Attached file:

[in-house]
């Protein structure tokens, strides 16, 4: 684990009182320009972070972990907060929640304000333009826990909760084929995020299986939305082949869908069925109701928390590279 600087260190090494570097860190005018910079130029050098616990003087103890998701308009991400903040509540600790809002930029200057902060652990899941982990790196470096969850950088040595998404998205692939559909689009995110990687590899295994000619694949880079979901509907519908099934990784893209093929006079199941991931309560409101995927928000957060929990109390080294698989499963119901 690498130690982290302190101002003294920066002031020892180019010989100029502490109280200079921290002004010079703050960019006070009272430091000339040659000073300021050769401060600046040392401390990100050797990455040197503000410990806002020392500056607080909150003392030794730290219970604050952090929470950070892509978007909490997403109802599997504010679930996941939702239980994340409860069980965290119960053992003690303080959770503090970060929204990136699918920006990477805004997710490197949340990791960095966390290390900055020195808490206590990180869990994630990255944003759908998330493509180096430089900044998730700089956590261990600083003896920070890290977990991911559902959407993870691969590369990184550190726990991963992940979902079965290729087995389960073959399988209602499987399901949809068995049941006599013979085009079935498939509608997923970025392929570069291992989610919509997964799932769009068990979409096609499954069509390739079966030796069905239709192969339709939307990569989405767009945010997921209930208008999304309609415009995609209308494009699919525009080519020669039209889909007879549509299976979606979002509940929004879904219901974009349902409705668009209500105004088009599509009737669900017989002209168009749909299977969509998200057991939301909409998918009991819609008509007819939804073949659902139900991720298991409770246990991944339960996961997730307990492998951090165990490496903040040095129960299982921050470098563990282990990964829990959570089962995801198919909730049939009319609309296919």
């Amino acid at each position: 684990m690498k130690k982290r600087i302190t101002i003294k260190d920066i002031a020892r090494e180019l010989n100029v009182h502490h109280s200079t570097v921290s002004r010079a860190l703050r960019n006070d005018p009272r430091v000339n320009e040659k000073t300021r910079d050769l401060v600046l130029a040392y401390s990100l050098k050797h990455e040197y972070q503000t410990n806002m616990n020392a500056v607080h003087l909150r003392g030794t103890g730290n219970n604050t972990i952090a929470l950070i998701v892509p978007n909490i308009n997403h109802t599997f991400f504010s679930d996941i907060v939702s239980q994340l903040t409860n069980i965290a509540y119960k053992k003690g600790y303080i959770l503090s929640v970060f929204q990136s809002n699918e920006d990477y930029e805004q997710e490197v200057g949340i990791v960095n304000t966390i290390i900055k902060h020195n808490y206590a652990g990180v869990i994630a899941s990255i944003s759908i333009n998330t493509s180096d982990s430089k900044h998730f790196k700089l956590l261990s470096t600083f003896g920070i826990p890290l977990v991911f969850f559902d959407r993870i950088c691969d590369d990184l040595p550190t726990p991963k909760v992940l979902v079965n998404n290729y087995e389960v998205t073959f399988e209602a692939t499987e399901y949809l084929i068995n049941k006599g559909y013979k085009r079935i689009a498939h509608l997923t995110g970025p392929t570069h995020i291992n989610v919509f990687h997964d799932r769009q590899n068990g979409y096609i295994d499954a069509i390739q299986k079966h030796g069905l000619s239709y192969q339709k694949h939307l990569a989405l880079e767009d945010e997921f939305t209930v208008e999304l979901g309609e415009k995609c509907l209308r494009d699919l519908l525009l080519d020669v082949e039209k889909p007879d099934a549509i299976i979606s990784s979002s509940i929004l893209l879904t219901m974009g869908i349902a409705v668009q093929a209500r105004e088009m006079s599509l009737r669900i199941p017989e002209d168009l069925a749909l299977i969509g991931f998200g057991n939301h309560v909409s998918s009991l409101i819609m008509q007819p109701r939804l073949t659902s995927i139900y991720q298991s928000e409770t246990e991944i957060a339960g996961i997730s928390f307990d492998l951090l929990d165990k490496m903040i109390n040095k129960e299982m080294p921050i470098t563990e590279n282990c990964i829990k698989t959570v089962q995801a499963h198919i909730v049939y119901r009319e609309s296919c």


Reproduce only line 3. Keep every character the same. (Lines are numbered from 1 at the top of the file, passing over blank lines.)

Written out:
């Amino acid at each position: 684990m690498k130690k982290r600087i302190t101002i003294k260190d920066i002031a020892r090494e180019l010989n100029v009182h502490h109280s200079t570097v921290s002004r010079a860190l703050r960019n006070d005018p009272r430091v000339n320009e040659k000073t300021r910079d050769l401060v600046l130029a040392y401390s990100l050098k050797h990455e040197y972070q503000t410990n806002m616990n020392a500056v607080h003087l909150r003392g030794t103890g730290n219970n604050t972990i952090a929470l950070i998701v892509p978007n909490i308009n997403h109802t599997f991400f504010s679930d996941i907060v939702s239980q994340l903040t409860n069980i965290a509540y119960k053992k003690g600790y303080i959770l503090s929640v970060f929204q990136s809002n699918e920006d990477y930029e805004q997710e490197v200057g949340i990791v960095n304000t966390i290390i900055k902060h020195n808490y206590a652990g990180v869990i994630a899941s990255i944003s759908i333009n998330t493509s180096d982990s430089k900044h998730f790196k700089l956590l261990s470096t600083f003896g920070i826990p890290l977990v991911f969850f559902d959407r993870i950088c691969d590369d990184l040595p550190t726990p991963k909760v992940l979902v079965n998404n290729y087995e389960v998205t073959f399988e209602a692939t499987e399901y949809l084929i068995n049941k006599g559909y013979k085009r079935i689009a498939h509608l997923t995110g970025p392929t570069h995020i291992n989610v919509f990687h997964d799932r769009q590899n068990g979409y096609i295994d499954a069509i390739q299986k079966h030796g069905l000619s239709y192969q339709k694949h939307l990569a989405l880079e767009d945010e997921f939305t209930v208008e999304l979901g309609e415009k995609c509907l209308r494009d699919l519908l525009l080519d020669v082949e039209k889909p007879d099934a549509i299976i979606s990784s979002s509940i929004l893209l879904t219901m974009g869908i349902a409705v668009q093929a209500r105004e088009m006079s599509l009737r669900i199941p017989e002209d168009l069925a749909l299977i969509g991931f998200g057991n939301h309560v909409s998918s009991l409101i819609m008509q007819p109701r939804l073949t659902s995927i139900y991720q298991s928000e409770t246990e991944i957060a339960g996961i997730s928390f307990d492998l951090l929990d165990k490496m903040i109390n040095k129960e299982m080294p921050i470098t563990e590279n282990c990964i829990k698989t959570v089962q995801a499963h198919i909730v049939y119901r009319e609309s296919c």